Literature – Fashion and Resistance: “Miss Dior” – Culture

Berlin (AFP) – Christian Dior is a legend. After the dark war years, he revolutionized fashion with his new look, which was all about luxury, luxury and the joy of life. The glittering world of high fashion was his home.

Princesses, movie stars and wives of industrialists all demanded his designs. To this day, the name Dior symbolizes elegance and Parisian elegance. In addition to evening dresses, cocktail dresses and suits, the fashion designer also created a rose-scented perfume called “Miss Dior”.

What no one knows: This perfume was dedicated to his favorite sister Catherine (1917-2008), who had a heroic destiny as much as it was cruel. During the German occupation, when her brother presented his first creations, Catherine Dior joined the resistance. She was captured by the Gestapo and taken to the Ravensbrück concentration camp. As if by a miracle, she survived the ordeal, about which she hardly said a word later. Even her famous brother did not address the past.

Careful search book

So her tragic story remained largely hidden until journalist Justin Picardie knew her name. She gave up her original project of writing another biography of Christian Dior in favor of “Miss Dior”. The result is a meticulously researched and elegantly written nonfiction book in Filiton, which admirably manages the near-impossible balancing act between haute couture and Parisian social life as well as the Gestapo and concentration camps.

Readers closely accompany the writer on her extensive research trips through France and Germany to secret country estates and elegant fashion salons, but also to oppressive memorial sites and historical archives.

There is hardly anything left

From the very beginning there was a big problem for the author: Catherine Dior, a strong-willed and courageous character, but also very modest and reserved, left little about her life. So the author had to infer everything indirectly, for example from reports from contemporary witnesses who, like Catherine, were in the custody of the Gestapo in Paris or in the Ravensbrück concentration camp.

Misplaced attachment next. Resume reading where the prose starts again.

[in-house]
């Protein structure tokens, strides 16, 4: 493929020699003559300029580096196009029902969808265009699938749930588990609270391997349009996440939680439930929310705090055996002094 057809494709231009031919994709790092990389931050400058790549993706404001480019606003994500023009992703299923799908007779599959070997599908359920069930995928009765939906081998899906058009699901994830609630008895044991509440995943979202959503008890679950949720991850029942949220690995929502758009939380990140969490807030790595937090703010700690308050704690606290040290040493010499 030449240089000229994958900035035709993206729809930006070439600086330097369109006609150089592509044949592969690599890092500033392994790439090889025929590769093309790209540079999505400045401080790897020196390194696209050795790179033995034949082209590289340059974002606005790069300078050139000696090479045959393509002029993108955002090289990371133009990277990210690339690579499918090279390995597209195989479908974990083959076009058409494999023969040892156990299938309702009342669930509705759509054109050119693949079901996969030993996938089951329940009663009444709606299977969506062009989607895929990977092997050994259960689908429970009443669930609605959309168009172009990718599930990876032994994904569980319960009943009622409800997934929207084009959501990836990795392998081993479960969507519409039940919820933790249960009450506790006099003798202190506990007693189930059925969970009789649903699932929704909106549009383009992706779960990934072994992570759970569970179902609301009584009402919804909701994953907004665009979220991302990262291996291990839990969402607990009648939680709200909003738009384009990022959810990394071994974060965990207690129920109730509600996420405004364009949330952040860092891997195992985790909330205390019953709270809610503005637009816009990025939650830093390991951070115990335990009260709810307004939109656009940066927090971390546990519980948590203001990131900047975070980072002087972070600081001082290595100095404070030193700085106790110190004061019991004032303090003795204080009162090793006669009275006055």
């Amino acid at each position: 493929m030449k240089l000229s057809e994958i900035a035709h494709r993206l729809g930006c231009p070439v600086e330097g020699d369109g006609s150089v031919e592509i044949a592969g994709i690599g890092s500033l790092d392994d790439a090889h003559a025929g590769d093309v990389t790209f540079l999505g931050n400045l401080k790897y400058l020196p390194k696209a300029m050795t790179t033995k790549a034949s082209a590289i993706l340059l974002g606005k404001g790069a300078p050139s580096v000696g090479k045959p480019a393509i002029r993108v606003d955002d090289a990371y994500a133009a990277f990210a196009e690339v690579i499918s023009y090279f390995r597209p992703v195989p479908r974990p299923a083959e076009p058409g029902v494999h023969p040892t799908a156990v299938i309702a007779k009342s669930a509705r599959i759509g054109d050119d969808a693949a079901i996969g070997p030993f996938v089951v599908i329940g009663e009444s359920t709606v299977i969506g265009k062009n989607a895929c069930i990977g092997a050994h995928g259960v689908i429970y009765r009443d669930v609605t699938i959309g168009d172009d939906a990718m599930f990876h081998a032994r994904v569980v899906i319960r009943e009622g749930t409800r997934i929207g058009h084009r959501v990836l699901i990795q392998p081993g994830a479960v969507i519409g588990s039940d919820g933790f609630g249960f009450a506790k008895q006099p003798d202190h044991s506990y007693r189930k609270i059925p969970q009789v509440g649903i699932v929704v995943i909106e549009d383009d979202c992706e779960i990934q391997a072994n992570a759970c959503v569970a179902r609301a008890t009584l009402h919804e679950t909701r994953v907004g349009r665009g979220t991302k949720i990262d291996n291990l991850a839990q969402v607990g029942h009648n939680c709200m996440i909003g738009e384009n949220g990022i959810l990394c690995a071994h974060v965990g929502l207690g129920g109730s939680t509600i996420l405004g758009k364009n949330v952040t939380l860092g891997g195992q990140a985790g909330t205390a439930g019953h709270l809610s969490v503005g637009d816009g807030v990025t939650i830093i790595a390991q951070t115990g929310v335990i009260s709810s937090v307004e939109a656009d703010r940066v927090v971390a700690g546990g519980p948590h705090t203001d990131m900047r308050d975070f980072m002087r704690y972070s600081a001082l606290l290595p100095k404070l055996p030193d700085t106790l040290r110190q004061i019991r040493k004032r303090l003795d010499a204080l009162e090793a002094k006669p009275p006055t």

In this way, in addition to an individual biography, a dense panorama of the period of occupation was created. Catherine Dior started as a saleswoman in a fashion store. She contacted the resistance through her lover, Hervé de Charbonniere, an early resistance activist. He recruited Catherine into the F2 organization, which worked for British intelligence. As Agent “Caro”, she was tasked with collecting and transmitting information about German troop movements.

This secret activity was extremely dangerous. Of the approximately 2,000 clients, 900 were arrested, deported, and eventually killed. On July 6, 1944, Catherine Dior was arrested by her kidnappers. She was taken to the Gestapo prison in Paris, where she heroically escaped torture: “I told them as many lies as possible.” A little later – the Germans were already retreating – she was taken to the women’s concentration camp at Ravensbrück in one of the last French transports. Other camps followed.

A woman with amazing flexibility

Picardie describes these horrific months based on the memories of other fellow prisoners struggling with the resistance. When Catherine Dior returned to Paris at the end of May 1945 and her brother was so happy to receive her at the train station, he hardly recognized her, she was very emaciated.

Nevertheless, she has proven to be a woman of amazing resilience. She was to outlive her brother, who died young, by more than half a century and was honored with many medals for her bravery in the resistance.

She spent her second life as a rose breeder in her country house in the south of France – more beauty, peace and harmony is not really possible. Justin Picardie’s book is not only a powerful historical document, but also a beautiful tribute to an extraordinary brotherly love in disastrous times. Due to their difference in nature and lifestyle, Christian and Catherine remained the two most important people for each other.

© dpa-infocom, dpa: 220607-99-571733 / 4

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